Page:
Equestrian portrait of Charles I - Anthony van Dyck. 367x292.1
Anthony van Dyck (1599-1641) - Flemish painter, portrait master.
In 1625, Charles I became the successor of his father Jacob (James) I as king of Great Britain and Ireland. From 1632, Van Dyck was appointed a court painter and constantly wrote the king and his wife, Queen Henrietta Maria. In total, he created 35 portraits of the monarch, seven of them are equestrian. These paintings completely satisfied the king, as they conveyed his conviction of the divine destiny to rule the country. Van Dyck claimed the title of his art - "Karl - King of Great Britain."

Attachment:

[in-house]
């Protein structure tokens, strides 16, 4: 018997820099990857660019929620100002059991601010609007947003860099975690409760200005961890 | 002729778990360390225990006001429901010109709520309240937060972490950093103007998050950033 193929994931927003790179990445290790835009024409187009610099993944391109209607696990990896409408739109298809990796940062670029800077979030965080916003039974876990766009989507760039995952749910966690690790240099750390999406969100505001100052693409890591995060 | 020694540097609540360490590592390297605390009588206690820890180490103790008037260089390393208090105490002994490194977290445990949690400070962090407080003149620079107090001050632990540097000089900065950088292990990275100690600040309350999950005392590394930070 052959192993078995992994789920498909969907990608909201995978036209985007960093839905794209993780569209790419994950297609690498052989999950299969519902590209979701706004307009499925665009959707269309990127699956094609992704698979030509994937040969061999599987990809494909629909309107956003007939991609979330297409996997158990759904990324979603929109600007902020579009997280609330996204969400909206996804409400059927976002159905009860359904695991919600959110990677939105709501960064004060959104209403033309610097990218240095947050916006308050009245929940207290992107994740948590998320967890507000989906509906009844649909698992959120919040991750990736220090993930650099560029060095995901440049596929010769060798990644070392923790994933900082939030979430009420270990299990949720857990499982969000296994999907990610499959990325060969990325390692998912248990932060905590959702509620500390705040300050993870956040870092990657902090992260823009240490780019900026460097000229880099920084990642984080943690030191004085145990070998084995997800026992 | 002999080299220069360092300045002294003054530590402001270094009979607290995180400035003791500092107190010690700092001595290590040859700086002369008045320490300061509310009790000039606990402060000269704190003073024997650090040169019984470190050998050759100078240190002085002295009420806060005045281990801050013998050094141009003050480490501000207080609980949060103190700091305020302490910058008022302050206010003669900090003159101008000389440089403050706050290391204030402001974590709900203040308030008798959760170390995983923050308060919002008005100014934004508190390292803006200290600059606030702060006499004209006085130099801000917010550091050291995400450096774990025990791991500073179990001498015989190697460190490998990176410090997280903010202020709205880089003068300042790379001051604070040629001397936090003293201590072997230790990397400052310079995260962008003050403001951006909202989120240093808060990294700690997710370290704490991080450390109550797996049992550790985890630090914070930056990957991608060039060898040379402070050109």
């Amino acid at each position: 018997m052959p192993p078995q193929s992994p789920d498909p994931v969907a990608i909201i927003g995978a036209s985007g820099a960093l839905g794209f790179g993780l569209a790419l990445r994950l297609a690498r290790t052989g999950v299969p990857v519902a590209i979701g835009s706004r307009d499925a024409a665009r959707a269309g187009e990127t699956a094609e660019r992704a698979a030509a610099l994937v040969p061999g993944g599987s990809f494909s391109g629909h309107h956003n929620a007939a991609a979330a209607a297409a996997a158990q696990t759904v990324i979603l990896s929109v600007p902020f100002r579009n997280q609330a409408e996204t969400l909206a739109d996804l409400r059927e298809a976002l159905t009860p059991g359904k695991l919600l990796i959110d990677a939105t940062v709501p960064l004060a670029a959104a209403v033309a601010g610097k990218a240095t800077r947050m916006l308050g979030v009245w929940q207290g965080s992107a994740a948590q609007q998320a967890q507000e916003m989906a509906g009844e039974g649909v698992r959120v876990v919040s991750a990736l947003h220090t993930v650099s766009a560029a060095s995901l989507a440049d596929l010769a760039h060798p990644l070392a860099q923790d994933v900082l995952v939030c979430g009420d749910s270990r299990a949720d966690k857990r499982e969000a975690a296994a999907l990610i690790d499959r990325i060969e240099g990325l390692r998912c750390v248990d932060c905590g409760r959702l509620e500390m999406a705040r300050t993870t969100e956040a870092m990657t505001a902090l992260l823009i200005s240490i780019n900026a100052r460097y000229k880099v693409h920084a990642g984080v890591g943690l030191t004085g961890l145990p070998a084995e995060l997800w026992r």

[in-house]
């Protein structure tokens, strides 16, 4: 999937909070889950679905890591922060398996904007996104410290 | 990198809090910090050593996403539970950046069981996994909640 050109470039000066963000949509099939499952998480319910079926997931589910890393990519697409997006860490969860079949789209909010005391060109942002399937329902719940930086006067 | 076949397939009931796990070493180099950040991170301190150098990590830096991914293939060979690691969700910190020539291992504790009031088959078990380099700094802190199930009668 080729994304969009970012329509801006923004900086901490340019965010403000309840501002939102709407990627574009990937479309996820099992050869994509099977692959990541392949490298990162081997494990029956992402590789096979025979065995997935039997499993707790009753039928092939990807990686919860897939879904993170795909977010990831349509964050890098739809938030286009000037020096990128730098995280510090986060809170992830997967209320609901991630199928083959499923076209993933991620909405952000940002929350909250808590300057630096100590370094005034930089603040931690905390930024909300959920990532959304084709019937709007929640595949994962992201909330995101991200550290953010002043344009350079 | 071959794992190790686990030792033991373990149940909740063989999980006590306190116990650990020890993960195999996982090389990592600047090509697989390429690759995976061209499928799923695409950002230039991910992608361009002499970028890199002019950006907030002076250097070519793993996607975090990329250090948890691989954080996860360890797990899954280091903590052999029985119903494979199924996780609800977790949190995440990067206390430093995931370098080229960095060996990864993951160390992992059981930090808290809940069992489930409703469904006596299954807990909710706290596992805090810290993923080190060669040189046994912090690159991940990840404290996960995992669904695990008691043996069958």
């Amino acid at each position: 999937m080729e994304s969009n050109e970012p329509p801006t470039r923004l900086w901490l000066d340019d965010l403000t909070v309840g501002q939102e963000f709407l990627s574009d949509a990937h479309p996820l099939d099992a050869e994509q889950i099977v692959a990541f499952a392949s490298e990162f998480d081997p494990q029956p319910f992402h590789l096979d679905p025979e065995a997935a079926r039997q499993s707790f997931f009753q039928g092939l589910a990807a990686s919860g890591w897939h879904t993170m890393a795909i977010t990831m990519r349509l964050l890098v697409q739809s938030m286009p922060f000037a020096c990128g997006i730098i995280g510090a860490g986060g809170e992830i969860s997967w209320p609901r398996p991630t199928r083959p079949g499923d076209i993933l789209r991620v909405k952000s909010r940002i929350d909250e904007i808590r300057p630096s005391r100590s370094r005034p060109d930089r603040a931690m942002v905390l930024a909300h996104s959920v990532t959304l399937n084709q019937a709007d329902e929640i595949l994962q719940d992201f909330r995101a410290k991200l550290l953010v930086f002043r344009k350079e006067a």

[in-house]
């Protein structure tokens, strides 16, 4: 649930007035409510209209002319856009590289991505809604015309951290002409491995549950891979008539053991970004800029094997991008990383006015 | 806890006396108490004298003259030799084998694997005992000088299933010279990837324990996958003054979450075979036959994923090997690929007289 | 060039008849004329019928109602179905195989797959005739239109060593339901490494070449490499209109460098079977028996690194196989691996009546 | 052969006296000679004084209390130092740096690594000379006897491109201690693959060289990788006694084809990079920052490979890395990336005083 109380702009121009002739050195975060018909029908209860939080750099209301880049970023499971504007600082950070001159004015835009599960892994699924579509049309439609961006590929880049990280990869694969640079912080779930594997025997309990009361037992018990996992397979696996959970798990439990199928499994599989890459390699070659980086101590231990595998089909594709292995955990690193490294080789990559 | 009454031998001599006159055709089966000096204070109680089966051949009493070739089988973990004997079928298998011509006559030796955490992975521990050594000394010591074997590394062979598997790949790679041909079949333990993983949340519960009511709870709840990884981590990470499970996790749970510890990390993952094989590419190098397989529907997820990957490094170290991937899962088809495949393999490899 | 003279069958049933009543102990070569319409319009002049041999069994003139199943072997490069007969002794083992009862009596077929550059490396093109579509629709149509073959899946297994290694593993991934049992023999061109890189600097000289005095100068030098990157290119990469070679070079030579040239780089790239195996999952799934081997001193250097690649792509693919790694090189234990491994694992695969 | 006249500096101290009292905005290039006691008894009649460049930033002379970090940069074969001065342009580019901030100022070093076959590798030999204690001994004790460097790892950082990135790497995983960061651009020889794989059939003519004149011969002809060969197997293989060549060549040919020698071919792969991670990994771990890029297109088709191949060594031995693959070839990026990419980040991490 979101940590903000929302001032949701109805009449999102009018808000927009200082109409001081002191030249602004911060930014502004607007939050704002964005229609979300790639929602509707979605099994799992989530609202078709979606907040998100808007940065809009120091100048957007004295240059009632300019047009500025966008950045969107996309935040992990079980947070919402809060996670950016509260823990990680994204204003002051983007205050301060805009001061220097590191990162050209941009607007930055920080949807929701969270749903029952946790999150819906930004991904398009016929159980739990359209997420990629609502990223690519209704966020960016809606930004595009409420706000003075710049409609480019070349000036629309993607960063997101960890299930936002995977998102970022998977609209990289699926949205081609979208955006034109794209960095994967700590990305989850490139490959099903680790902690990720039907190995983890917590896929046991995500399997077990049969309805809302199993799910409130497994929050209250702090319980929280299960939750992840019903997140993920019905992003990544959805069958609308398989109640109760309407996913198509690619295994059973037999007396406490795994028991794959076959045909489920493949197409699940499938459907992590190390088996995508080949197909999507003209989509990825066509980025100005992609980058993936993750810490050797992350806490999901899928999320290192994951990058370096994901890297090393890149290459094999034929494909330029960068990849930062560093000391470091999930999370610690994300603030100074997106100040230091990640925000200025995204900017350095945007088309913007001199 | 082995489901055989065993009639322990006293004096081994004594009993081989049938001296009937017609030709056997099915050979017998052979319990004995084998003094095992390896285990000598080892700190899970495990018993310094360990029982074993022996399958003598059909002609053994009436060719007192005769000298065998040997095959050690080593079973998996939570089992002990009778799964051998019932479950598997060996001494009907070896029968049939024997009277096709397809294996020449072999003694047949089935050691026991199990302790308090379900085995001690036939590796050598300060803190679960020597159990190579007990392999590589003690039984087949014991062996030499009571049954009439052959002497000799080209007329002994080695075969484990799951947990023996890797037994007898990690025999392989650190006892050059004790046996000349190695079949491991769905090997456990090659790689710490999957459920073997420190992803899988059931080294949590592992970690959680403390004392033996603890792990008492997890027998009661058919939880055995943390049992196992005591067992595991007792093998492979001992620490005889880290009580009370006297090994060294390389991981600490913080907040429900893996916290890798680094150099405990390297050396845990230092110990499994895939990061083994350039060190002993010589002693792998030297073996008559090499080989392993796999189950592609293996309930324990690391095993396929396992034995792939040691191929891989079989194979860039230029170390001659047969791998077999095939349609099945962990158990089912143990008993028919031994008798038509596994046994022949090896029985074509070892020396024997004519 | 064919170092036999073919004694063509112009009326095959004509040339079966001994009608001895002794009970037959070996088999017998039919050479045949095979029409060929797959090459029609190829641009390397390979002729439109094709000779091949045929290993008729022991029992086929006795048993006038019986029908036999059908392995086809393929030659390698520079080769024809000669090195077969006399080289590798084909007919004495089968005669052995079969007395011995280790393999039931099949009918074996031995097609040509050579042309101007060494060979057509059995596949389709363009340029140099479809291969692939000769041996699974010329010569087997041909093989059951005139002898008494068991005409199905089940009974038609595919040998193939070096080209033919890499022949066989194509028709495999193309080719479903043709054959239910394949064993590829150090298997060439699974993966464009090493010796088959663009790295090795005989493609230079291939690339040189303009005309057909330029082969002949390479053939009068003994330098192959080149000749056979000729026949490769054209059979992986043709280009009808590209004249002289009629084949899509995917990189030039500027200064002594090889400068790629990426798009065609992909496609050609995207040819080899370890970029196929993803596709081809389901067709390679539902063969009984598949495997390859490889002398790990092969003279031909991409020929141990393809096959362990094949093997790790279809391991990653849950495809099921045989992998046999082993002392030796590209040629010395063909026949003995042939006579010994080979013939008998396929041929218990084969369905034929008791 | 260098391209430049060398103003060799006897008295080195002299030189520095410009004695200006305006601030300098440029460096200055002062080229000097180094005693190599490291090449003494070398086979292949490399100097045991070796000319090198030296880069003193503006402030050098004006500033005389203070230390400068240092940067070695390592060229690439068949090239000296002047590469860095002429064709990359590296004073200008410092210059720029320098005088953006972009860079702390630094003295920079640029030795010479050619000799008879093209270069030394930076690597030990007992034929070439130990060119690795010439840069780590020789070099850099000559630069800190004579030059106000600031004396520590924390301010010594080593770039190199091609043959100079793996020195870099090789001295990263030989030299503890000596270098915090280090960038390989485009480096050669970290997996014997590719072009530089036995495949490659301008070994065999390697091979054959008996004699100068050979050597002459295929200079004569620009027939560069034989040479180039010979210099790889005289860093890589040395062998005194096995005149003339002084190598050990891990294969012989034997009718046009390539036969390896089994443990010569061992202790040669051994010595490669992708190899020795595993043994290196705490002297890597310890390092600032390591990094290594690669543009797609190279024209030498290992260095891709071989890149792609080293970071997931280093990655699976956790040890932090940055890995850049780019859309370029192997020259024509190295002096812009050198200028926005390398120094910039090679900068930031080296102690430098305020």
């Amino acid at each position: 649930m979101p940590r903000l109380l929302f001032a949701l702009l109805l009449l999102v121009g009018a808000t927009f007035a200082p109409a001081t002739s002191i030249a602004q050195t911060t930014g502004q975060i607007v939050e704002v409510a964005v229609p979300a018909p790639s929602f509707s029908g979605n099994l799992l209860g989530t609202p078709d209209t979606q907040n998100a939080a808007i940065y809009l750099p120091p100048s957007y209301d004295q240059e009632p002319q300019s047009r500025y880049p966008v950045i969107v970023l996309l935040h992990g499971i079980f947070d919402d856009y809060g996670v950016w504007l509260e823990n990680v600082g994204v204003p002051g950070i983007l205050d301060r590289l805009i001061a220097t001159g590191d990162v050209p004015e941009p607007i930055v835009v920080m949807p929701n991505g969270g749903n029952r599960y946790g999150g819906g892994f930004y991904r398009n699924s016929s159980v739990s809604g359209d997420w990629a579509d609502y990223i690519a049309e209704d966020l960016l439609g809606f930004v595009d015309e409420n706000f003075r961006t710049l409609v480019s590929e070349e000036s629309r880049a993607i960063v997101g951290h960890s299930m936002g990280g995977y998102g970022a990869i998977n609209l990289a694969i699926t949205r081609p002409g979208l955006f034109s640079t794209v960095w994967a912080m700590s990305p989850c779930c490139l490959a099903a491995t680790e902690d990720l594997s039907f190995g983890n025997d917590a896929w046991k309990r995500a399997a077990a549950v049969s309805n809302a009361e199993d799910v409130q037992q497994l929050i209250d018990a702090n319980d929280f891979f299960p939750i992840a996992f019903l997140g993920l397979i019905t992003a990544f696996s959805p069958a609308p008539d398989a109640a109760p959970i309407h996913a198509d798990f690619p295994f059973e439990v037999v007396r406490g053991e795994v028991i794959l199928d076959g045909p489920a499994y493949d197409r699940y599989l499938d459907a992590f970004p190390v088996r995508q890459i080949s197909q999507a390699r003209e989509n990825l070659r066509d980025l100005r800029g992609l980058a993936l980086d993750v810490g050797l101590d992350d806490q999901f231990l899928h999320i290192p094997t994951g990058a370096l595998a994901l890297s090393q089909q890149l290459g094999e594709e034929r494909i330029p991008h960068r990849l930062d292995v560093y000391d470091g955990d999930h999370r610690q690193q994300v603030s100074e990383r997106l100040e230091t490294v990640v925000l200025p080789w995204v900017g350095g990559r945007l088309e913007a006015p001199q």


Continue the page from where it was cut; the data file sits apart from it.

In this portrait Charles I presented as a warrior king on a magnificent horse, in knightly armor and with a command stick in his hand, as if he were leading his knights. He is dressed in the so-called Greenwich armor (manufactured in the 16th century at Greenwich in England). Significantly, the work is probably intentionally reminiscent of "Portrait of Emperor Charles V before the Battle of Mülberg" Titian brushes (1548), stored in the Prado Museum in Madrid. On it, the emperor also appears as a warrior, he has just won the Protestant League in Mülberg. Comparison of the portrait of Van Dyck with the work of Titian was to inspire the viewer with thought of Charles I as the same defender of the faith.